(CNN)The center-left Spanish Socialist Workers’ Party, or PSOE, won Sunday’s general election in Spain but came up short of an overall majority.
The PSOE won 123 seats, the conservative People’s Party, or PP, 66 seats and center-right Ciudadanos 57.
Left-wing Unidas Podemos won 35 seats, and far-right Vox 24 out of a total of 350.
Incumbent PSOE Prime Minister Pedro Sanchez addressed supporters outside the party headquarters in Madrid after the result was confirmed.
“After 11 years a socialist party has won the general election in Spain. And so the future beats the past,” he said as the PSOE gained 38 seats more than in 2016.
“We have sent a message to Europe and to the world, that we can win over authoritarianism.”
Sanchez to negotiate a deal
The PSOE will need the support of other parties to form a government as a total of 176 seats is required to control parliament, and neither the leftist nor the right-leaning bloc won the necessary number of seats.
Results mean one of the leading parties will have to form an allegiance with smaller parties to form a ruling government.
This could include the Basque Nationalist Party, known as PNV, or the Catalan separatists that forced the elections in the first place after refusing to support Sanchez’s 2019 budget in February.
Analyst Jose Torreblanca of the European Council on Foreign Relations told CNN the PSOE and Ciudadanos are the winners of the election, while the PP suffered a “complete defeat” as a “divided right wing committed suicide.”
Albert Rivera, leader of Ciudadanos, said “the bad news today is that Sanchez will govern with Podemos and the separatists … but there is a project with a future in Ciudadanos.”
Rivera promised his followers that the party will govern soon.
“Ciudadanos has risen as the hope and the future of Spain,” he added, after the party won 25 more seats than in 2016.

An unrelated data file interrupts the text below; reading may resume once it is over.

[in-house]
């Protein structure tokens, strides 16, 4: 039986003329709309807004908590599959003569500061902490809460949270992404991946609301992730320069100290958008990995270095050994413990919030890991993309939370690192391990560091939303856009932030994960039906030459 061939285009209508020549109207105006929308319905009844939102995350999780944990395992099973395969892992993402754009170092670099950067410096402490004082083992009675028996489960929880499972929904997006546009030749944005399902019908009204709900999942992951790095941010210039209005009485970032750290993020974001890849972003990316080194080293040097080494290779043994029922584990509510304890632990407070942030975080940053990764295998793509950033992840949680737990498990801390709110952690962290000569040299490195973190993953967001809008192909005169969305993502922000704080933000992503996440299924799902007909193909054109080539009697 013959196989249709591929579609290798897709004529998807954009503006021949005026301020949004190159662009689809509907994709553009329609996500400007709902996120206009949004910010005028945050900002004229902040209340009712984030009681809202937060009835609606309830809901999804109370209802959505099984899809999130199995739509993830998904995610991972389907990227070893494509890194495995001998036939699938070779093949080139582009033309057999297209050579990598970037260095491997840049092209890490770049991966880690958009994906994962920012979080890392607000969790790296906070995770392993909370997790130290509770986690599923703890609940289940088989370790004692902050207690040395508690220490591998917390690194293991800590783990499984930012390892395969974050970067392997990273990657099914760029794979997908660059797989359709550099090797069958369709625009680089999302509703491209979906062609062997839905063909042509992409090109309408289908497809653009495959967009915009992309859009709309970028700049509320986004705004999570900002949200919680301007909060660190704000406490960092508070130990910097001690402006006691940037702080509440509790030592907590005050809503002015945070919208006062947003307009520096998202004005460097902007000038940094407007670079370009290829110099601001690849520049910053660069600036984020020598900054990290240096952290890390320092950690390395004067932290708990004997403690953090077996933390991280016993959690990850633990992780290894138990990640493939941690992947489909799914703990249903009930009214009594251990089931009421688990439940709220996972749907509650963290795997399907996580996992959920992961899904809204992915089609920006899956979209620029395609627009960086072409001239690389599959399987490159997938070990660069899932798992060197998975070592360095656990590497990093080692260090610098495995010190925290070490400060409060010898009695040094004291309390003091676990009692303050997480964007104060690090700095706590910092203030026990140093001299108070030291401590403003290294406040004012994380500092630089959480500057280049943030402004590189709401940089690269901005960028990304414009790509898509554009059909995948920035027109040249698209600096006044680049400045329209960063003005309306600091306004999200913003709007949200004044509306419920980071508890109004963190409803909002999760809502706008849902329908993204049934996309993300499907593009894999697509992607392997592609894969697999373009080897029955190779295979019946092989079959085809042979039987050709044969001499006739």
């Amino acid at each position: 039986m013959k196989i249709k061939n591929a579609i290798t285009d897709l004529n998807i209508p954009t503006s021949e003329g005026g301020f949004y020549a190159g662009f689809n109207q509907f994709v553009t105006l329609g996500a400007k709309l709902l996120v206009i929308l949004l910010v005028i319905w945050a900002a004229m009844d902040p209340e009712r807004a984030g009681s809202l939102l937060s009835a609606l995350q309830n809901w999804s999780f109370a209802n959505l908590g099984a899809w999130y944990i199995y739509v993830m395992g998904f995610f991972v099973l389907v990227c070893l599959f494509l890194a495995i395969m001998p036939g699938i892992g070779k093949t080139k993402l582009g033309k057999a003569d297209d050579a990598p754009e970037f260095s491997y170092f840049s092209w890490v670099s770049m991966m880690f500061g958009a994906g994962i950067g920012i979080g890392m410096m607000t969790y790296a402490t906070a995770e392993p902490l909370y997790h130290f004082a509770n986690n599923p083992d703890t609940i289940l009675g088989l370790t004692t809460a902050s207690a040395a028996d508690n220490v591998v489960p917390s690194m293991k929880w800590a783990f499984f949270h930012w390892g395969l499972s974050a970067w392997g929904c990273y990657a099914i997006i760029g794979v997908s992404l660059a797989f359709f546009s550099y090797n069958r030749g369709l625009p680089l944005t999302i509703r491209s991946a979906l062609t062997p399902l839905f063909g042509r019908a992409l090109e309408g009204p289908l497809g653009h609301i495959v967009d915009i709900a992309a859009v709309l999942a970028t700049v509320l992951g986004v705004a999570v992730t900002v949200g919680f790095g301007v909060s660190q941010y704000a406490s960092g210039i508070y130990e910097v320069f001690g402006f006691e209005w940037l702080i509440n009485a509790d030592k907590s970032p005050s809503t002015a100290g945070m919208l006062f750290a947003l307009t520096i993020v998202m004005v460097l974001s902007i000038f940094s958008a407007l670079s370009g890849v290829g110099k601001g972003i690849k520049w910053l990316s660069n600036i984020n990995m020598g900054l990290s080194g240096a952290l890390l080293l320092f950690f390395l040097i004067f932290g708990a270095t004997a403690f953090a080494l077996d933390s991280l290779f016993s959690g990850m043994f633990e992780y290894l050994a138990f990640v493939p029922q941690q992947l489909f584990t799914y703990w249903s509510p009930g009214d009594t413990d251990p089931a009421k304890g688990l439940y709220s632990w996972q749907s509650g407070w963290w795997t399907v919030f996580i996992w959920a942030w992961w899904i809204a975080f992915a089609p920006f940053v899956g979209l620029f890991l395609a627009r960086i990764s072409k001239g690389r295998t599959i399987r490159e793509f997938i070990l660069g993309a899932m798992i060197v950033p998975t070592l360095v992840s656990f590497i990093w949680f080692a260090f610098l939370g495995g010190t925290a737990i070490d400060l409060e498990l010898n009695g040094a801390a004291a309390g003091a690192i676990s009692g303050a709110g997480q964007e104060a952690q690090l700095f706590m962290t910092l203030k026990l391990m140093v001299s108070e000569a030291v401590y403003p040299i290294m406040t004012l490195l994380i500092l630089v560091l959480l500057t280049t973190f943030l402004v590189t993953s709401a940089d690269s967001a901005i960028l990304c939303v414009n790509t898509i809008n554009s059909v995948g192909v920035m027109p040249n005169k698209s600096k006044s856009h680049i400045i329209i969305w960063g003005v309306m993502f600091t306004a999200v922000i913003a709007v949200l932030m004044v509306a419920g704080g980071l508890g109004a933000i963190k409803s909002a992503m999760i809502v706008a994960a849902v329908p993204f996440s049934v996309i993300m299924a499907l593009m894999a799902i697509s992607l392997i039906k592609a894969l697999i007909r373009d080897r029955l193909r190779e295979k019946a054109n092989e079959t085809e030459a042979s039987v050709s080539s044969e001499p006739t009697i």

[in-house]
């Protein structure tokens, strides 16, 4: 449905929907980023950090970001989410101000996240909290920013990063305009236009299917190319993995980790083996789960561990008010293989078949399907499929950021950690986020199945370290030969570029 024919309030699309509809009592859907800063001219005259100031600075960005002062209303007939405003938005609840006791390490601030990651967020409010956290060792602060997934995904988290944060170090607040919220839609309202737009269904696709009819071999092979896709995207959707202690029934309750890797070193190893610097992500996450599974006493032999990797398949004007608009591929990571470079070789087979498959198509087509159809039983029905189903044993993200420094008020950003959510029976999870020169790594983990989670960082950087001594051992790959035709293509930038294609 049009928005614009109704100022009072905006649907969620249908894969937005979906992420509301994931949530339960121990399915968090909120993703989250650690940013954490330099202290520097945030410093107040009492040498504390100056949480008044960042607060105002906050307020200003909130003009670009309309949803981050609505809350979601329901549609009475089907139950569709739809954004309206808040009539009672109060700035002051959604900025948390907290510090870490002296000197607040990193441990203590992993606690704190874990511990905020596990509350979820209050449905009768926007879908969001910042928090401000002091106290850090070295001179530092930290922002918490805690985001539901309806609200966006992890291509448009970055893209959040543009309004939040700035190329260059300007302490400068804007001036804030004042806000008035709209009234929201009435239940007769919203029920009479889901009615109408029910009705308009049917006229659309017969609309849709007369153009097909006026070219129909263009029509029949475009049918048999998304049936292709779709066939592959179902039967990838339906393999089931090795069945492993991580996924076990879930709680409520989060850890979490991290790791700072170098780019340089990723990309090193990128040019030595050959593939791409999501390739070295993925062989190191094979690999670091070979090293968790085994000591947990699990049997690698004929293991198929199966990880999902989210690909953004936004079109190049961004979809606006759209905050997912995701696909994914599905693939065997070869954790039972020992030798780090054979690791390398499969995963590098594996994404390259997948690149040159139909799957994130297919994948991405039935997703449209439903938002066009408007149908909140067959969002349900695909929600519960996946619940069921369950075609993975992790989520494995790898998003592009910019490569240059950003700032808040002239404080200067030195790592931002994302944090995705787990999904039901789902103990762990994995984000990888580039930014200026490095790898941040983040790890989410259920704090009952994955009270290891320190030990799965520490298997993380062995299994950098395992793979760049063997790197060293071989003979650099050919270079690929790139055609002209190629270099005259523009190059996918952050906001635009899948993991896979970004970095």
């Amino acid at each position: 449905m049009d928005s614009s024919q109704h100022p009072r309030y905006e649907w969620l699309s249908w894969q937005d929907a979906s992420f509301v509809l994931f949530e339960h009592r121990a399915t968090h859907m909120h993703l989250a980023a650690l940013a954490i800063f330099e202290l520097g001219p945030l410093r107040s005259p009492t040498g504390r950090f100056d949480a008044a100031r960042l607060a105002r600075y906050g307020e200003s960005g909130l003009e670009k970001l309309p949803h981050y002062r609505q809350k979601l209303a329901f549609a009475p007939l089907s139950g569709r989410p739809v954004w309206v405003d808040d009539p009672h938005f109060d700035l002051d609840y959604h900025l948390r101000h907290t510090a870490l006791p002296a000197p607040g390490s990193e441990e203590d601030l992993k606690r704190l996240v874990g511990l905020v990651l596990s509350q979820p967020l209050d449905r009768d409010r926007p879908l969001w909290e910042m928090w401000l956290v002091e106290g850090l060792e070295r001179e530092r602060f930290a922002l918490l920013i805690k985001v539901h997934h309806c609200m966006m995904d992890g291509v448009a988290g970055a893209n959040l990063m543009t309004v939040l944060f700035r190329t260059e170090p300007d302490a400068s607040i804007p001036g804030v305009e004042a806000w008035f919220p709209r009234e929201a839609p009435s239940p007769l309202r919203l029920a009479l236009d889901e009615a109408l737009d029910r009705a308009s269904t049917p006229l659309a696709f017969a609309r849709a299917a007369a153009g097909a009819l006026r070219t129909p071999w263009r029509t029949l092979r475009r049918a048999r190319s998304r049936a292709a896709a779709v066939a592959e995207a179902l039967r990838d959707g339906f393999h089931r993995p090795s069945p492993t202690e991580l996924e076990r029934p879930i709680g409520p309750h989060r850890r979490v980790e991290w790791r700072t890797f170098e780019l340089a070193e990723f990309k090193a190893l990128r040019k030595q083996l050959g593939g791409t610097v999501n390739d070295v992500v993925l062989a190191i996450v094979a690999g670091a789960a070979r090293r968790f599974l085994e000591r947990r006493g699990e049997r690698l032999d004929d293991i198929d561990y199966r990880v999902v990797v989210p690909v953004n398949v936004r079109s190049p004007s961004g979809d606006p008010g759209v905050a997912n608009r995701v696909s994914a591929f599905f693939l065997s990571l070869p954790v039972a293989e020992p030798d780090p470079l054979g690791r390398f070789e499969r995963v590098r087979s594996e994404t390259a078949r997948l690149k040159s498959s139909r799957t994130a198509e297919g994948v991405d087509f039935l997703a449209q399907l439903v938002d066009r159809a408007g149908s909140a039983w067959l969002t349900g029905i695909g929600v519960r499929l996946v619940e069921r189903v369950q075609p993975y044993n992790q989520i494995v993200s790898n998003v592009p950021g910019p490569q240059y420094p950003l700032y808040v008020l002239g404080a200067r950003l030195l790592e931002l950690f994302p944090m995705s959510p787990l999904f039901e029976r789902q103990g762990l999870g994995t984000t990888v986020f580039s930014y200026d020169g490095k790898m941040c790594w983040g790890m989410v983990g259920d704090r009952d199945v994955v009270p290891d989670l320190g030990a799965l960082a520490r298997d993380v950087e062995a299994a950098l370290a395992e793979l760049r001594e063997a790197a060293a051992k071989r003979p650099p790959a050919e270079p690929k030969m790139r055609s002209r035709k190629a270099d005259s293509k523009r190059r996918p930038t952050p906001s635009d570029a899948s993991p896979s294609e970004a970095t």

PP leader Pablo Casado congratulated Sanchez for his victory and said he hoped his rival “would be able to govern without the support of the Catalan separatists.”
The party suffered a huge defeat, losing 71 seats compared to 2016.
Sanchez could agree a deal with Podemos or Ciudadanos, according to Torreblanca.
Pablo Iglesias, leader of Unidas Podemos, said the result is enough to fulfill the party’s objective of stopping the right and forming a left-wing government.
He urged Sanchez to “not succumb to the orange temptation,” a reference to a potential pact with Ciudadanos.
Shouts from the crowd interrupted Sanchez’ victory speech several times as supporters implored him not to form a coalition with the center-right party.
Far-right Vox weaker than predicted
While Vox is projected to win fewer seats than some had predicted, it is the first time that a far-right party has had such electoral success in Spain since 1982.
“We are going to have to fight harder. This is only the beginning,” said party leader Santiago Abascal at an event at Vox headquarters in Madrid. “We told you were starting a reconquest and that is what we have done. We are here to stay.”
At 75.77%, voter turnout was the third-highest in the history of Spanish democracy after the 1996 elections (77.38%) and the 1993 elections (76.4%), according to official figures.
Turnout was high despite this being the third election in four years as Spain battles mounting political instability.
As in several other European countries, far-right party Vox has gained in popularity while traditional politics is fragmenting. Spain also has had to grapple with domestic issues such as the Catalan independence movement.
For years Spain was governed by the PP or PSOE, but Podemos, Ciudadanos and Vox have emerged in recent years, shaking up the two-party established order.
Spain is the only country in western Europe that has never been governed by a coalition government, though recent years have seen minority governments shored up by parliamentary alliances.